• Western Digital posted a revenue of $4.04 billion, down 20% but beating analysts’ expectations of $3.93 billion.
  • The company posted a loss of $276 million, compared to a profit of $511 million a year ago due to a steep drop in memory pricing.
  • However, Western Digital forecast its second-quarter operating expenses to be between $750 million and $770 million on an adjusted basis, compared with analysts’ expectations of $741.8 million.
  • The hard-drive manufacturer also forecast its second-quarter revenue in the range of $4.1 billion to $4.3 billion, compared with analysts’ expectations of $4.22 billion.

‘Dragons’ drive Zynga’s third quarter, ‘GoT’ casino game boosts forecast

  • Zynga topped Wall Street estimates for quarterly bookings on Wednesday, driven by continued strength of its acquired mobile titles “Empires & Puzzles” and “Merge Dragons!”.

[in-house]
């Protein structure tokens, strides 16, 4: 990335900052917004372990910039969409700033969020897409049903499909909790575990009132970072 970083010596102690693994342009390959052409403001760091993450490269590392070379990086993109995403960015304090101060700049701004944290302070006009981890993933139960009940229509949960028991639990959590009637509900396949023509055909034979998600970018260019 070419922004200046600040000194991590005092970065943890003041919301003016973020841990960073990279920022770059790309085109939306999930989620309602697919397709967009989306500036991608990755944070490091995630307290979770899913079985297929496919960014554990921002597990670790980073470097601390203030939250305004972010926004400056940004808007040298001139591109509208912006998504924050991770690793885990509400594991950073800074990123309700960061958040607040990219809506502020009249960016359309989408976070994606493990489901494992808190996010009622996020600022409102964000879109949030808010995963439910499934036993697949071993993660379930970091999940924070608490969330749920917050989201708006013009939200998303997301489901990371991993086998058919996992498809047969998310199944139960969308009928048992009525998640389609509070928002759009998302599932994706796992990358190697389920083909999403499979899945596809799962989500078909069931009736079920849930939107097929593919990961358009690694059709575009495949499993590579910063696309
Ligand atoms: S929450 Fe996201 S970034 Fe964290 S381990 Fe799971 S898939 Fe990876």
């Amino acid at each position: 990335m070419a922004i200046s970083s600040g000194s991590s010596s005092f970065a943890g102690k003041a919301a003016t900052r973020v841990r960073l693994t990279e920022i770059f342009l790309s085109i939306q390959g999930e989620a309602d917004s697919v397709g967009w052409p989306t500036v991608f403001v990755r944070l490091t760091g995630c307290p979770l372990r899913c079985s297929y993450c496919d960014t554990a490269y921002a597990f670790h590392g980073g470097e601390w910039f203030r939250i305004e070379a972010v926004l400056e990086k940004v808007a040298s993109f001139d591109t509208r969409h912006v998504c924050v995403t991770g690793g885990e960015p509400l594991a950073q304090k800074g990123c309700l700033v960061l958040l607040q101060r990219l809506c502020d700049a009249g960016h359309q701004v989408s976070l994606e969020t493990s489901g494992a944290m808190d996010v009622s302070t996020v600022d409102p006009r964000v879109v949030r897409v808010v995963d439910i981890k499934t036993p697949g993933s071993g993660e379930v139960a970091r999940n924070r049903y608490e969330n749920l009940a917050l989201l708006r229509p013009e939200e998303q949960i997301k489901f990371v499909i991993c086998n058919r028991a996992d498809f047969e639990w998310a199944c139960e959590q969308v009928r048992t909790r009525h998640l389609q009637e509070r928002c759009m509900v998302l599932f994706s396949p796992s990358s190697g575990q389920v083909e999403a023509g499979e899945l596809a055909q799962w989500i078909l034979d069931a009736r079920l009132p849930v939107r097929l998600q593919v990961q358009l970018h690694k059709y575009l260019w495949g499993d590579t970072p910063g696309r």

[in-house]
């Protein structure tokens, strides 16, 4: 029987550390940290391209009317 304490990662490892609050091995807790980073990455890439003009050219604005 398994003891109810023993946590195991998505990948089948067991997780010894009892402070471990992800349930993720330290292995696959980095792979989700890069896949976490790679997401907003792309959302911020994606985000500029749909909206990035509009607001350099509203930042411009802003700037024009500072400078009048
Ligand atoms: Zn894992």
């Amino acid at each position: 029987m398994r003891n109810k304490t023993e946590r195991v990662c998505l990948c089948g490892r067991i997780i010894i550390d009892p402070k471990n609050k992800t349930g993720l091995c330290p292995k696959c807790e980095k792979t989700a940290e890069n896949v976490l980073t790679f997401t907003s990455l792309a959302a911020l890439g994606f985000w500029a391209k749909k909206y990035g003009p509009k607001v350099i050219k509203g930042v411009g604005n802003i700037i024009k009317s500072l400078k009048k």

• The game-maker reported bookings of $395 million for the third-quarter, above analysts’ average estimate of $384.4 million.
  • However, Zynga’s average daily active users were 20 million, below expectations of 21.53 million.
  • Net income, which includes a one-time gain of $314 million, rose to $230.1 million, from $10.2 million a year earlier.
  • It forecast current-quarter bookings of $415 million, beating estimates of $396 million.

Apache reorganizes operations as oil prices remain weak

  • Apache reported a bigger-than-expected quarterly loss on Wednesday as the U.S. oil and gas producer battled lower crude prices and a decline in output, and the company said it had begun reorganizing its operations to save costs.
  • Revenue plunged 25.5% to $1.48 billion as total production dropped 5.4% to 450,644 barrels of oil equivalent per day, hit by temporary delays in its Permian operations which are expected to continue into the current quarter as well.